Principal Subsidiaries: Mitsubishi Motor Manufacturing of America, Inc.; Mitsubishi Motors Sales of America, Inc.; Mitsubishi Motors Credit of America, Inc.; Netherlands Car B.V.; Mitsubishi Motors Europe B.V.; Mitsubishi Motor Sales of Europe B.V.; Mitsubishi Motors Philippines Corporation; Mitsubishi Motors Australia Ltd.; Mitsubishi Automotive Techno-Metal Co., Ltd.; PABCO Co., Ltd.; Mitsubishi Automotive Techno-Service Co., Ltd.; Mitsubishi Automotive Engineering Co., Ltd.; Mitsubishi Automotive Logistics Co., Ltd.; Mitsubishi Auto Credit-Lease Corporation; Mitsubishi Fuso Bus and Truck Corp. (42%).

Principal Competitors:Honda Motor Company Limited; Nissan Motor Co., Ltd.; Toyota Motor Corporation; Ford Motor Company; General Motors Corporation; DaimlerChrysler AG.

Further Reading:

  • Annin, Peter, and John McCormick, "More Than a Tune-Up," Newsweek, November 24, 1997, pp. 50-52.
  • Armstrong, Larry, "Mitsubishi Is Souping Up Its Image," Business Week, February 27, 1989, p. 56.
  • Cullison, A. E., "Mitsubishi Eyes Own US Sales Team," Journal of Commerce, April 13, 1977, p. 3.
  • Dodsworth, Terry, "Living with Chrysler," Financial Times, November 10, 1977, p. 27.
  • Furukawa, Tsukasa, "Mitsubishi to Retain Amiable Relationship with Chrysler, It Says," American Metal Market, July 5, 1993, p. 8.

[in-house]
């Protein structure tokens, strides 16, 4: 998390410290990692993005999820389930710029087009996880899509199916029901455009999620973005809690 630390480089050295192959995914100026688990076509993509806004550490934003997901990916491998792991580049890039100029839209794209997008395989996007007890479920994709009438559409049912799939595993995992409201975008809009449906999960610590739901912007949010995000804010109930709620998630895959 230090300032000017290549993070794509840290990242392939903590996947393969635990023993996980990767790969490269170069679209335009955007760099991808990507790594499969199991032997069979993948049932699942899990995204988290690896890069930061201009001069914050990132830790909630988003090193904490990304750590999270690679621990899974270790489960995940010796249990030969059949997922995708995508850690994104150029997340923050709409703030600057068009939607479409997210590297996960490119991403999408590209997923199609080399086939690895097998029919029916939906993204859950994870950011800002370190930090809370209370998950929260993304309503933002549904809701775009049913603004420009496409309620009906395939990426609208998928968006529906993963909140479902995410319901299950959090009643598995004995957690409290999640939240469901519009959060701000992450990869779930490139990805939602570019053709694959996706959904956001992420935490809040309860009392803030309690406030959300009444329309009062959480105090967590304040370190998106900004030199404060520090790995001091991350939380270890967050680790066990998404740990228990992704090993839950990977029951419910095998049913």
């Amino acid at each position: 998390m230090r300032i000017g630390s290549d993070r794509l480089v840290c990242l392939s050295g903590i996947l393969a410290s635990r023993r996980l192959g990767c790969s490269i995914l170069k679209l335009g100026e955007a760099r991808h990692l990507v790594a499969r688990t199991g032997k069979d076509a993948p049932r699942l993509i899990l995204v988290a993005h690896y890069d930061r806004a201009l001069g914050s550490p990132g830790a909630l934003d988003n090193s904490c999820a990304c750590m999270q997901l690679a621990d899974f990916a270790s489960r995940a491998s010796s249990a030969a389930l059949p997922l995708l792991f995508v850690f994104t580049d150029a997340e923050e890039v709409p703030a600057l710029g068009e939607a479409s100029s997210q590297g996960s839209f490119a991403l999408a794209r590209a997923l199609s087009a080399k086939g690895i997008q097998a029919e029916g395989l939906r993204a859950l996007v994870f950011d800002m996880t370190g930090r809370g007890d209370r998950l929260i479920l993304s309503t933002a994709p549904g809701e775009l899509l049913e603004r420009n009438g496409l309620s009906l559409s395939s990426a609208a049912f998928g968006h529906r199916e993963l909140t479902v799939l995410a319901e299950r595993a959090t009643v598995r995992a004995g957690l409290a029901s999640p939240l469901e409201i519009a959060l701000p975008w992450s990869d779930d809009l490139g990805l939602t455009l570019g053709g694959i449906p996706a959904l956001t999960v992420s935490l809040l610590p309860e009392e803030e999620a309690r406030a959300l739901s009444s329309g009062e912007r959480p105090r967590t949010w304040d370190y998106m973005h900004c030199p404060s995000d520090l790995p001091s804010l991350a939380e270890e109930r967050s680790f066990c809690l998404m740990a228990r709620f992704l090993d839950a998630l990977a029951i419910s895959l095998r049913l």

• Gibbs, Edwina, "Mitsubishi in Complaints Storm," National Post, July 19, 2000.
  • Holusha, John, "Mitsubishi's U.S. Car Venture," New York Times, October 26, 1982, p. D3.
  • Kanabayashi, Masayoshi, "Japan's Battered Auto Makers Adopt Mixed Outlook for the Current Year," Wall Street Journal, June 1, 1993, p. A9B.
  • Levin, Doron, "Chrysler Corp., Mitsubishi Set Site for Plant," Wall Street Journal, October 8, 1985, p. 2.
  • ------, "Mitsubishi's Big Campaign in U.S.," New York Times, April 30, 1991, p. D1.
  • Maskery, Mary Ann, "Japan Niche Prompts a 2nd Mirage," Automotive News, May 17, 1993.
  • Miller, Scott, and Jeffrey Ball, "DaimlerChrysler May Report a Loss," Wall Street Journal Europe, February 26, 2000.
  • ------, "Mitsubishi Sets Sights on Mazda in U.S.," Automotive News, September 21, 1992, p. 21.
  • ------, "Mitsubishi to Sell Stock in Auto Firm," Automotive News, October 31, 1988, p. 4.
  • Miller, Krystal, "Mitsubishi Restyles Galant to Anchor Line," Wall Street Journal, June 23, 1993, p. B1.
  • "Mitsubishi Motors Posts 27% Decline in 1st-Half Profit," Wall Street Journal, November 6, 1992, p. A5A.
  • ------, "Mitsubishi Motors' Shareholders OK Truck, Bus Spinoff," JIJI Press English News Service, November 26, 2002.
  • Morris, Kathleen, "Endgame," Financial World, August 1, 1995, pp. 2-33.
  • Ono, Yumiko, "Japanese Probe Prompts Massive Mitsubishi Recall," Wall Street Journal, July 19, 2000.
  • ------, "President of Mitsubishi Motors to Resign in Wake of Recall Scandal," Deseret News, September 7, 2000.
  • Shirouzu, Norihiko, "Japan's Firms Revamp amid Asian Crisis," Wall Street Journal, November 6, 1997, p. A18.
  • Updike, Edith, and Laxmi Nakarmi, "A Movable Feast for Mitsubishi," Business Week, August 28, 1995, pp. 50-51.
  • Zaun, Todd, "Mitsubishi to Cut Japan Production and Other Costs," Wall Street Journal Europe, February 27, 2001.

Source: International Directory of Company Histories, Vol. 57. St. James Press, 2004.